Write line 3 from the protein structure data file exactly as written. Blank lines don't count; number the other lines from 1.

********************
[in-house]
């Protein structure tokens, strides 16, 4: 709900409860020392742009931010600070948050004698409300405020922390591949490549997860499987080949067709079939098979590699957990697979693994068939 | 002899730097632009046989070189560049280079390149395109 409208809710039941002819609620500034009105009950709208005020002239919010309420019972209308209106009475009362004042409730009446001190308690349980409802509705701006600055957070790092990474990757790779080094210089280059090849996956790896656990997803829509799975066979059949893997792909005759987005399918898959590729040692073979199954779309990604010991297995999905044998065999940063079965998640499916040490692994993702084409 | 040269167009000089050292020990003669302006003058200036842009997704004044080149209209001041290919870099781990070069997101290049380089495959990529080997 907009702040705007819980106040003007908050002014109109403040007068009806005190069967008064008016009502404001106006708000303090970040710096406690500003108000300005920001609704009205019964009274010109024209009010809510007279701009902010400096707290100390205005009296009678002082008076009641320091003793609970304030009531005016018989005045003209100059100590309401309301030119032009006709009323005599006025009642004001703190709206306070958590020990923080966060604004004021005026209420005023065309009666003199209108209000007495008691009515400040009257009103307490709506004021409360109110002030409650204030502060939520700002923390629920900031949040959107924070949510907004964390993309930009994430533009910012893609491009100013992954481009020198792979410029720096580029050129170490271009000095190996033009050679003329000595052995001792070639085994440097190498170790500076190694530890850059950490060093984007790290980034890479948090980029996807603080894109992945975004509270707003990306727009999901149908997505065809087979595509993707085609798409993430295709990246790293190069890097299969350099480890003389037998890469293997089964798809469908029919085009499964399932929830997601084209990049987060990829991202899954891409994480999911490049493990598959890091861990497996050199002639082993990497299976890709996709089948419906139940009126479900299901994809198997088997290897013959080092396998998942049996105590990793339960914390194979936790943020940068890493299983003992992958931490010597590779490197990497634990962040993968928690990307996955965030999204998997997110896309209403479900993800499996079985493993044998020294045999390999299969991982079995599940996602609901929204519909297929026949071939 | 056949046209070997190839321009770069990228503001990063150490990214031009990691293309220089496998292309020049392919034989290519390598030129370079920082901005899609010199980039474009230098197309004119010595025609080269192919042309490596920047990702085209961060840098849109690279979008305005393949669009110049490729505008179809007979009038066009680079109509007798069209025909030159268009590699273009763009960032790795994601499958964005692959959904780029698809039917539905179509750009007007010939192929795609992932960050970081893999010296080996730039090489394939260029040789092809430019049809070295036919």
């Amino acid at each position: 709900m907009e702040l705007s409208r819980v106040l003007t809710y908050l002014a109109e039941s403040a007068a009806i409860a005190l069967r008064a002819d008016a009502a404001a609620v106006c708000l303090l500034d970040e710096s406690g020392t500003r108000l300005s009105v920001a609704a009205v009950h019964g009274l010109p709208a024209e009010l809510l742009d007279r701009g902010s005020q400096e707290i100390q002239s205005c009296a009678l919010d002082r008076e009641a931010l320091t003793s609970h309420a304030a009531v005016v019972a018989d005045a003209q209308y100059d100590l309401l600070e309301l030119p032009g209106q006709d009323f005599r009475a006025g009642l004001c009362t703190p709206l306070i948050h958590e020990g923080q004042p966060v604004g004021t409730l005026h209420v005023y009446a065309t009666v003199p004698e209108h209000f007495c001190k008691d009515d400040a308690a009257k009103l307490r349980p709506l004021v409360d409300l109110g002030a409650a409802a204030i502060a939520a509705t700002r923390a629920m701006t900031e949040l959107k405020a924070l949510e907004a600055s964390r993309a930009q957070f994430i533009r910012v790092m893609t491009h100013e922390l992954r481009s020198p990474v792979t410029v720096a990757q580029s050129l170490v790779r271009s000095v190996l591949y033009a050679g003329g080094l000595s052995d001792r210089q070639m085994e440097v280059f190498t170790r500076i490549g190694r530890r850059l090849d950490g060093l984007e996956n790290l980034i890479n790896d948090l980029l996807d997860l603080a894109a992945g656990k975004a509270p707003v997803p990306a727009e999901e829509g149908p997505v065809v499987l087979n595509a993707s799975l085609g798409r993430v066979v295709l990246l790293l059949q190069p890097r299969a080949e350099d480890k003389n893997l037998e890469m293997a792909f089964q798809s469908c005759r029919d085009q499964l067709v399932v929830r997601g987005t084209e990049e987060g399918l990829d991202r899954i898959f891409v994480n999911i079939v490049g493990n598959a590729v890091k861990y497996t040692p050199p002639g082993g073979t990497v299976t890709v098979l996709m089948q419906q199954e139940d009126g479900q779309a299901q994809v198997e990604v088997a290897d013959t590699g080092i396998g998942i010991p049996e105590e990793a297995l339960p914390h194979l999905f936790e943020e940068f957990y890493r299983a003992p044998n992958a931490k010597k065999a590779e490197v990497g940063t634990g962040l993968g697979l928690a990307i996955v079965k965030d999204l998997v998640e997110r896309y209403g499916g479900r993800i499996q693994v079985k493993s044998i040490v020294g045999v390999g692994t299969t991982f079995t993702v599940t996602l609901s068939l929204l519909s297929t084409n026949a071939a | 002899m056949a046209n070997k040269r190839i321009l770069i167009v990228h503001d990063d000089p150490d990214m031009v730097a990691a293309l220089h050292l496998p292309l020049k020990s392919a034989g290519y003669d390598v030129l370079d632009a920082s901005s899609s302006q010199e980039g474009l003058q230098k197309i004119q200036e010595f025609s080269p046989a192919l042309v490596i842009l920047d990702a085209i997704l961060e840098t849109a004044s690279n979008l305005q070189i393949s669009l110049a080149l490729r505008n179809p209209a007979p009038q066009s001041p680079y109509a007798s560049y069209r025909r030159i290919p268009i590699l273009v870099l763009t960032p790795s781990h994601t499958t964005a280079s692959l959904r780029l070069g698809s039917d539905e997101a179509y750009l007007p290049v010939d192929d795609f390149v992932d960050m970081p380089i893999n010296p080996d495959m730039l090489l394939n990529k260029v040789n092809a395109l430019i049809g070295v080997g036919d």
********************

């Amino acid at each position: 709900m907009e702040l705007s409208r819980v106040l003007t809710y908050l002014a109109e039941s403040a007068a009806i409860a005190l069967r008064a002819d008016a009502a404001a609620v106006c708000l303090l500034d970040e710096s406690g020392t500003r108000l300005s009105v920001a609704a009205v009950h019964g009274l010109p709208a024209e009010l809510l742009d007279r701009g902010s005020q400096e707290i100390q002239s205005c009296a009678l919010d002082r008076e009641a931010l320091t003793s609970h309420a304030a009531v005016v019972a018989d005045a003209q209308y100059d100590l309401l600070e309301l030119p032009g209106q006709d009323f005599r009475a006025g009642l004001c009362t703190p709206l306070i948050h958590e020990g923080q004042p966060v604004g004021t409730l005026h209420v005023y009446a065309t009666v003199p004698e209108h209000f007495c001190k008691d009515d400040a308690a009257k009103l307490r349980p709506l004021v409360d409300l109110g002030a409650a409802a204030i502060a939520a509705t700002r923390a629920m701006t900031e949040l959107k405020a924070l949510e907004a600055s964390r993309a930009q957070f994430i533009r910012v790092m893609t491009h100013e922390l992954r481009s020198p990474v792979t410029v720096a990757q580029s050129l170490v790779r271009s000095v190996l591949y033009a050679g003329g080094l000595s052995d001792r210089q070639m085994e440097v280059f190498t170790r500076i490549g190694r530890r850059l090849d950490g060093l984007e996956n790290l980034i890479n790896d948090l980029l996807d997860l603080a894109a992945g656990k975004a509270p707003v997803p990306a727009e999901e829509g149908p997505v065809v499987l087979n595509a993707s799975l085609g798409r993430v066979v295709l990246l790293l059949q190069p890097r299969a080949e350099d480890k003389n893997l037998e890469m293997a792909f089964q798809s469908c005759r029919d085009q499964l067709v399932v929830r997601g987005t084209e990049e987060g399918l990829d991202r899954i898959f891409v994480n999911i079939v490049g493990n598959a590729v890091k861990y497996t040692p050199p002639g082993g073979t990497v299976t890709v098979l996709m089948q419906q199954e139940d009126g479900q779309a299901q994809v198997e990604v088997a290897d013959t590699g080092i396998g998942i010991p049996e105590e990793a297995l339960p914390h194979l999905f936790e943020e940068f957990y890493r299983a003992p044998n992958a931490k010597k065999a590779e490197v990497g940063t634990g962040l993968g697979l928690a990307i996955v079965k965030d999204l998997v998640e997110r896309y209403g499916g479900r993800i499996q693994v079985k493993s044998i040490v020294g045999v390999g692994t299969t991982f079995t993702v599940t996602l609901s068939l929204l519909s297929t084409n026949a071939a | 002899m056949a046209n070997k040269r190839i321009l770069i167009v990228h503001d990063d000089p150490d990214m031009v730097a990691a293309l220089h050292l496998p292309l020049k020990s392919a034989g290519y003669d390598v030129l370079d632009a920082s901005s899609s302006q010199e980039g474009l003058q230098k197309i004119q200036e010595f025609s080269p046989a192919l042309v490596i842009l920047d990702a085209i997704l961060e840098t849109a004044s690279n979008l305005q070189i393949s669009l110049a080149l490729r505008n179809p209209a007979p009038q066009s001041p680079y109509a007798s560049y069209r025909r030159i290919p268009i590699l273009v870099l763009t960032p790795s781990h994601t499958t964005a280079s692959l959904r780029l070069g698809s039917d539905e997101a179509y750009l007007p290049v010939d192929d795609f390149v992932d960050m970081p380089i893999n010296p080996d495959m730039l090489l394939n990529k260029v040789n092809a395109l430019i049809g070295v080997g036919d």